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advice re convincing someone to avoid table layouts

P: n/a
I'm far from a CSS expert, but what I see of it I really like & I love
keeping content & style separate. I also hate the way table layout
produces convoluted bulky code.

However when asked why one should use CSS rather than tables,
particularly when tables work & browser support of CSS can be dodgy,
especially in IE, I usually fail to come up with a concise & convincing
argument :/

I've been having this long running discussion with a lecturer at college
& so far I've not convinced him to be less content with table layout.

Can anyone help?

I need something I can talk to him about, or show him, but which won't
require he go off & spend an hour or more reading or looking into, as I
doubt he'd bother on the strength of what I've said to him, iyswim?

--
Michael
m r o z a t u k g a t e w a y d o t n e t
Jul 21 '05 #1
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16 Replies


P: n/a
Michael Rozdoba wrote:
I'm far from a CSS expert, but what I see of it I really like & I love
keeping content & style separate. I also hate the way table layout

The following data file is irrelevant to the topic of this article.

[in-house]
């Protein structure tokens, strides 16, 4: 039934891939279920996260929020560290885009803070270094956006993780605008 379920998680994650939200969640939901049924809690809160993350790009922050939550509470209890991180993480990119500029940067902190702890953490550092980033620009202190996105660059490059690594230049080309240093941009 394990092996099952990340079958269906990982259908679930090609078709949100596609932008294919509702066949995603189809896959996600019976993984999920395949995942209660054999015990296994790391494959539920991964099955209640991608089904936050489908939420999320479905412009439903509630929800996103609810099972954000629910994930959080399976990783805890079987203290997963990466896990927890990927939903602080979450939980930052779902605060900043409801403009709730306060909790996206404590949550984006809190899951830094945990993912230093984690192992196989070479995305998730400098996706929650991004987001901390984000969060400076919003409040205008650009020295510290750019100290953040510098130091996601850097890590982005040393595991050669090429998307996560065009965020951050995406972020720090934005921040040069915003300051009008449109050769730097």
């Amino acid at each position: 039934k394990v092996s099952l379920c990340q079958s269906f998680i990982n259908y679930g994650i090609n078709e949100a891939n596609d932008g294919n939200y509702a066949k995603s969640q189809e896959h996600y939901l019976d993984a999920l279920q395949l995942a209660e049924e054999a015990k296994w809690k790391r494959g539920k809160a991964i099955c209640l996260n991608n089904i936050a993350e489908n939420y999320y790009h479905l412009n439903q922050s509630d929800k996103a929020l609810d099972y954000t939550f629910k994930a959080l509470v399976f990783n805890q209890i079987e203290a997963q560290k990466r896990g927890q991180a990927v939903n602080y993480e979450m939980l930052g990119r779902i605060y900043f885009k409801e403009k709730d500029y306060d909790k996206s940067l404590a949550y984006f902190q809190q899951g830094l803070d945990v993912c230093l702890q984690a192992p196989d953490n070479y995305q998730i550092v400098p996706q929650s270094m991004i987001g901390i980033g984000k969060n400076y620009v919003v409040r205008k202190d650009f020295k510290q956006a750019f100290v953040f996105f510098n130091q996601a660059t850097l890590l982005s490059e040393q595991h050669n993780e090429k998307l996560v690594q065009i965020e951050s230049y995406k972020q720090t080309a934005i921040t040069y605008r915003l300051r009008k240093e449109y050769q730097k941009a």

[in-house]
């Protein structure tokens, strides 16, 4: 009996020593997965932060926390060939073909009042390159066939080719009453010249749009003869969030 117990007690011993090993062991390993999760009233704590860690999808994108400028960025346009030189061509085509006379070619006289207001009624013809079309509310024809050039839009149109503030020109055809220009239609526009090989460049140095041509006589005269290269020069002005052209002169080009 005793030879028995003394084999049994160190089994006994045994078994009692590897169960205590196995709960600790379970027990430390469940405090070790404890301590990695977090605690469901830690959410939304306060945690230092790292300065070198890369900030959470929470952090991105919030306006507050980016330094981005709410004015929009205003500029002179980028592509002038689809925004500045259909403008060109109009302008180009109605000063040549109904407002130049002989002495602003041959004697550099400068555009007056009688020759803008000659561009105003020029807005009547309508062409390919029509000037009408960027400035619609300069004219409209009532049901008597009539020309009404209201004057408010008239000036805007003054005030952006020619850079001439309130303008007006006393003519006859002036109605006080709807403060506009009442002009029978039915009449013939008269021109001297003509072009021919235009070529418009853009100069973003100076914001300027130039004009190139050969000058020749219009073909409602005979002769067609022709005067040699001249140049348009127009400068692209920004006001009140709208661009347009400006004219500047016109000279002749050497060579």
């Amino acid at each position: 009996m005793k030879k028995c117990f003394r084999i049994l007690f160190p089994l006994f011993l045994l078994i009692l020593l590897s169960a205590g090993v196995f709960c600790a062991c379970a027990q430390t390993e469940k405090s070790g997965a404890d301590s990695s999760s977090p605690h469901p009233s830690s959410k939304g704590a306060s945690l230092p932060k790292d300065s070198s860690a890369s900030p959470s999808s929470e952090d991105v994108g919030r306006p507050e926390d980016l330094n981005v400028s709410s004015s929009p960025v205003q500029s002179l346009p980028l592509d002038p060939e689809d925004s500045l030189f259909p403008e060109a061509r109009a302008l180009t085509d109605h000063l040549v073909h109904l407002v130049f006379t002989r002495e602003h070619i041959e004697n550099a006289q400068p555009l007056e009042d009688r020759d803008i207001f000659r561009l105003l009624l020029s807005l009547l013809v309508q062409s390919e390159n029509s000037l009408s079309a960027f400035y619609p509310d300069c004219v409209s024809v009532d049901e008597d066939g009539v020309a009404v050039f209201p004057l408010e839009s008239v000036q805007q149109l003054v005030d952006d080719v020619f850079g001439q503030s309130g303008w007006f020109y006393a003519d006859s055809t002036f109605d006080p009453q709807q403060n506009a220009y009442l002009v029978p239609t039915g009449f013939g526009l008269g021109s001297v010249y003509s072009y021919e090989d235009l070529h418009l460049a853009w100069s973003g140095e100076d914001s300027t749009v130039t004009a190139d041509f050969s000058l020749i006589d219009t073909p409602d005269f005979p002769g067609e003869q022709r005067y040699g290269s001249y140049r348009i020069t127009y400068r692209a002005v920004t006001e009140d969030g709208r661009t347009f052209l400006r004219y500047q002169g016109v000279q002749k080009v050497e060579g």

produces convoluted bulky code.

However when asked why one should use CSS rather than tables,
particularly when tables work & browser support of CSS can be dodgy,
especially in IE, I usually fail to come up with a concise & convincing
argument :/

I've been having this long running discussion with a lecturer at college
& so far I've not convinced him to be less content with table layout.

Can anyone help?

I need something I can talk to him about, or show him, but which won't
require he go off & spend an hour or more reading or looking into, as I
doubt he'd bother on the strength of what I've said to him, iyswim?

Do you know the book "Designing with Web Standards" by Jeffrey Zeldman?
(Well, I was a bit disappointed when I read it, because I hoped to read more
about technical details...) The first halve of is well suited to be ripped
out and handed to manager folks or who ever needs to be convinced of the
benefits of CSS design.
Some keys that Zeldman can explain much better than I could:
- Maintainablity
- Accessability
- Search engine optimization
- Support for unusual or future browsers and devices
- ...

One quote that I liked most (well, from my memory, so not exactly quoted):
"designing accessible websites (e.g. to blind people) is important, because
there is one blind visitor that nobody want to piss off: googlebot".

--